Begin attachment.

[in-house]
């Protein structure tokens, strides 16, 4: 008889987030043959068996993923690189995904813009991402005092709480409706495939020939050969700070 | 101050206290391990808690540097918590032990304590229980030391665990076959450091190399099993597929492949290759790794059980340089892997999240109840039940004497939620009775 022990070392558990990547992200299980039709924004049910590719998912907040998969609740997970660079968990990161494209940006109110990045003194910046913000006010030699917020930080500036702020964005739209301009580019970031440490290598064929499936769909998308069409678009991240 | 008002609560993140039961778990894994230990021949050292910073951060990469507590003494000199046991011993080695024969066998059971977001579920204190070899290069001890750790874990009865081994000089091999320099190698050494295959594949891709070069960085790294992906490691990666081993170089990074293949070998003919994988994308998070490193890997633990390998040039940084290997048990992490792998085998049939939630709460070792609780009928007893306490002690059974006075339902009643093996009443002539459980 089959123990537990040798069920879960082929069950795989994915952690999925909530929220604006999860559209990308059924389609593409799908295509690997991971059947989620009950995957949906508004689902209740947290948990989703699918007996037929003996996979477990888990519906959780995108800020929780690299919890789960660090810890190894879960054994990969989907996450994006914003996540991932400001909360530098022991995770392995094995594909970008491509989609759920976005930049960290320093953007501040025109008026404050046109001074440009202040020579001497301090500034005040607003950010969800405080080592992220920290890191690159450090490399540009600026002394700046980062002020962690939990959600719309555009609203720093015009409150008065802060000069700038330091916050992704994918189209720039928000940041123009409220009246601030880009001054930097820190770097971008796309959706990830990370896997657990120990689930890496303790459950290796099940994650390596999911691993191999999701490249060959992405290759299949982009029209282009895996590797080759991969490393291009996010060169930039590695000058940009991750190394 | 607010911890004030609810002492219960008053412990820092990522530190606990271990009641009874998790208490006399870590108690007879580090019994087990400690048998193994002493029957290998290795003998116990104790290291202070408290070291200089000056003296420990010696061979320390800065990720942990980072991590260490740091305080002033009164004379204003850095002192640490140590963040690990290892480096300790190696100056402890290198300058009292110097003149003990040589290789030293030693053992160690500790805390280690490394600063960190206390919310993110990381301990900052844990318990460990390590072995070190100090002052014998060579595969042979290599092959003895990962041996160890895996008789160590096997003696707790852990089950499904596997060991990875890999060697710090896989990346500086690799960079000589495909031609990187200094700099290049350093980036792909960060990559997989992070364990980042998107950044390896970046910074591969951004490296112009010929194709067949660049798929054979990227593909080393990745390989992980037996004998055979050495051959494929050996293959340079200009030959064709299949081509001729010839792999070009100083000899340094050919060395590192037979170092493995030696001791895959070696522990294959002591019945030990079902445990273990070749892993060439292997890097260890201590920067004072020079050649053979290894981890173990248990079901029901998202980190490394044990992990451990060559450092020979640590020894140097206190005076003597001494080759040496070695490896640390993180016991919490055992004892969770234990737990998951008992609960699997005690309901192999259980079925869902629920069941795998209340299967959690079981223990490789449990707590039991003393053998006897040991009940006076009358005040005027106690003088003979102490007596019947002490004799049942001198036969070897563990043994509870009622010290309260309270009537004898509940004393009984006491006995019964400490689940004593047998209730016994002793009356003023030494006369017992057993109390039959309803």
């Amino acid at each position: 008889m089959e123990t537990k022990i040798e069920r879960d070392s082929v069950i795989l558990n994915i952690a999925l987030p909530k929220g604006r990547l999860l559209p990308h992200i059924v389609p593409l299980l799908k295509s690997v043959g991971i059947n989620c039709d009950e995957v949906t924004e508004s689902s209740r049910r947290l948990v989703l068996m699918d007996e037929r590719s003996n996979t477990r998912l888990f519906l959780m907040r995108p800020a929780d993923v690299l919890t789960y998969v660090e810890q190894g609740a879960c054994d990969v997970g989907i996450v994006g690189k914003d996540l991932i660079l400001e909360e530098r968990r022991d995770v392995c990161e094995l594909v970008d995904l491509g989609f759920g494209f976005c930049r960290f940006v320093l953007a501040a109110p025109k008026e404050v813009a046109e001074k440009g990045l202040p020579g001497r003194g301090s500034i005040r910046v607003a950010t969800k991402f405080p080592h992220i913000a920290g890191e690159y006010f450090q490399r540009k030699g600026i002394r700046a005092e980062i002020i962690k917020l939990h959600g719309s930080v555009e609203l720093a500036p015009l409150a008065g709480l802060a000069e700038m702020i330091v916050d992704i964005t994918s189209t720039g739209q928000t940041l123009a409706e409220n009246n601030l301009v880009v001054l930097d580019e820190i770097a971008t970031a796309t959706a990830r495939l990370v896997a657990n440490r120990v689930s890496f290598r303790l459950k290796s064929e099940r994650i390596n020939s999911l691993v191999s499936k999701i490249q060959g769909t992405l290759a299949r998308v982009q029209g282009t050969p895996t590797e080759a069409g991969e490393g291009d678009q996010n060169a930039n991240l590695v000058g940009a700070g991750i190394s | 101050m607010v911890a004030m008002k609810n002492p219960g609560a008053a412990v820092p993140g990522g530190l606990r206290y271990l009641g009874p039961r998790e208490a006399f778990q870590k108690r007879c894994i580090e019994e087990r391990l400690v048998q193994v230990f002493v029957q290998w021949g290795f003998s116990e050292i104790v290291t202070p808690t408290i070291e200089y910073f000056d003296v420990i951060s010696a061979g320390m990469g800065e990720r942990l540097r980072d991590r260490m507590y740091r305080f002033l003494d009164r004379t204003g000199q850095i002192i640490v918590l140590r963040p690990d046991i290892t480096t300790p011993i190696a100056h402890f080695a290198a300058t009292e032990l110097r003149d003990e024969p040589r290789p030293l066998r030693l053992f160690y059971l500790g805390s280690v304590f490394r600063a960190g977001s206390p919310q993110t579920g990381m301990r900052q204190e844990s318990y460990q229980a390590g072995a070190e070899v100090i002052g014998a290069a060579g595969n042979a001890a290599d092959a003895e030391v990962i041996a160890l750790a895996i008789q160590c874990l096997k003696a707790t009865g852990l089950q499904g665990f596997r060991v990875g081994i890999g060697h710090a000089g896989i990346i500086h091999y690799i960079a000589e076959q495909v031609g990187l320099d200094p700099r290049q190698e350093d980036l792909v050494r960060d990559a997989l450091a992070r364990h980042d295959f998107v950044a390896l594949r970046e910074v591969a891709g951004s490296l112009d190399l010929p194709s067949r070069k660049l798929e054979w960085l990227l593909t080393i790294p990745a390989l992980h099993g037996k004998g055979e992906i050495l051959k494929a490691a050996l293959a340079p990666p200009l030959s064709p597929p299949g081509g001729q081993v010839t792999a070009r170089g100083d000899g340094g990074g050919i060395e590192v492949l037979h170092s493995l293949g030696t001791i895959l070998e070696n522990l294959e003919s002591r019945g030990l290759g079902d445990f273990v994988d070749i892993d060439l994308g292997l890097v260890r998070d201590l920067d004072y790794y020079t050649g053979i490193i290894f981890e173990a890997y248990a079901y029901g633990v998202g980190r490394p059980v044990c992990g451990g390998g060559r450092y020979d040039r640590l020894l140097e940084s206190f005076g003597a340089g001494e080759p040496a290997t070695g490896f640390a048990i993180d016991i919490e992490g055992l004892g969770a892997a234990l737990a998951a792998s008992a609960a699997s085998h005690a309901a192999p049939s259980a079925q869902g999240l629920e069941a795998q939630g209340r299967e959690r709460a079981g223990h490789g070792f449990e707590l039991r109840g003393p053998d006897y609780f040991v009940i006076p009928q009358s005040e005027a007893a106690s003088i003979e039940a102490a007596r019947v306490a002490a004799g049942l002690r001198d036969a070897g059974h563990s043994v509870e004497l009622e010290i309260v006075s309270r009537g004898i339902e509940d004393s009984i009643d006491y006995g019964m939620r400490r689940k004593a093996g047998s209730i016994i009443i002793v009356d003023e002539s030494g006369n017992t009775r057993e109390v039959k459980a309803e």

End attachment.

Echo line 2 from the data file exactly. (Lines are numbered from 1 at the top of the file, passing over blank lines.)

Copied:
């Protein structure tokens, strides 16, 4: 008889987030043959068996993923690189995904813009991402005092709480409706495939020939050969700070 | 101050206290391990808690540097918590032990304590229980030391665990076959450091190399099993597929492949290759790794059980340089892997999240109840039940004497939620009775 022990070392558990990547992200299980039709924004049910590719998912907040998969609740997970660079968990990161494209940006109110990045003194910046913000006010030699917020930080500036702020964005739209301009580019970031440490290598064929499936769909998308069409678009991240 | 008002609560993140039961778990894994230990021949050292910073951060990469507590003494000199046991011993080695024969066998059971977001579920204190070899290069001890750790874990009865081994000089091999320099190698050494295959594949891709070069960085790294992906490691990666081993170089990074293949070998003919994988994308998070490193890997633990390998040039940084290997048990992490792998085998049939939630709460070792609780009928007893306490002690059974006075339902009643093996009443002539459980 089959123990537990040798069920879960082929069950795989994915952690999925909530929220604006999860559209990308059924389609593409799908295509690997991971059947989620009950995957949906508004689902209740947290948990989703699918007996037929003996996979477990888990519906959780995108800020929780690299919890789960660090810890190894879960054994990969989907996450994006914003996540991932400001909360530098022991995770392995094995594909970008491509989609759920976005930049960290320093953007501040025109008026404050046109001074440009202040020579001497301090500034005040607003950010969800405080080592992220920290890191690159450090490399540009600026002394700046980062002020962690939990959600719309555009609203720093015009409150008065802060000069700038330091916050992704994918189209720039928000940041123009409220009246601030880009001054930097820190770097971008796309959706990830990370896997657990120990689930890496303790459950290796099940994650390596999911691993191999999701490249060959992405290759299949982009029209282009895996590797080759991969490393291009996010060169930039590695000058940009991750190394 | 607010911890004030609810002492219960008053412990820092990522530190606990271990009641009874998790208490006399870590108690007879580090019994087990400690048998193994002493029957290998290795003998116990104790290291202070408290070291200089000056003296420990010696061979320390800065990720942990980072991590260490740091305080002033009164004379204003850095002192640490140590963040690990290892480096300790190696100056402890290198300058009292110097003149003990040589290789030293030693053992160690500790805390280690490394600063960190206390919310993110990381301990900052844990318990460990390590072995070190100090002052014998060579595969042979290599092959003895990962041996160890895996008789160590096997003696707790852990089950499904596997060991990875890999060697710090896989990346500086690799960079000589495909031609990187200094700099290049350093980036792909960060990559997989992070364990980042998107950044390896970046910074591969951004490296112009010929194709067949660049798929054979990227593909080393990745390989992980037996004998055979050495051959494929050996293959340079200009030959064709299949081509001729010839792999070009100083000899340094050919060395590192037979170092493995030696001791895959070696522990294959002591019945030990079902445990273990070749892993060439292997890097260890201590920067004072020079050649053979290894981890173990248990079901029901998202980190490394044990992990451990060559450092020979640590020894140097206190005076003597001494080759040496070695490896640390993180016991919490055992004892969770234990737990998951008992609960699997005690309901192999259980079925869902629920069941795998209340299967959690079981223990490789449990707590039991003393053998006897040991009940006076009358005040005027106690003088003979102490007596019947002490004799049942001198036969070897563990043994509870009622010290309260309270009537004898509940004393009984006491006995019964400490689940004593047998209730016994002793009356003023030494006369017992057993109390039959309803």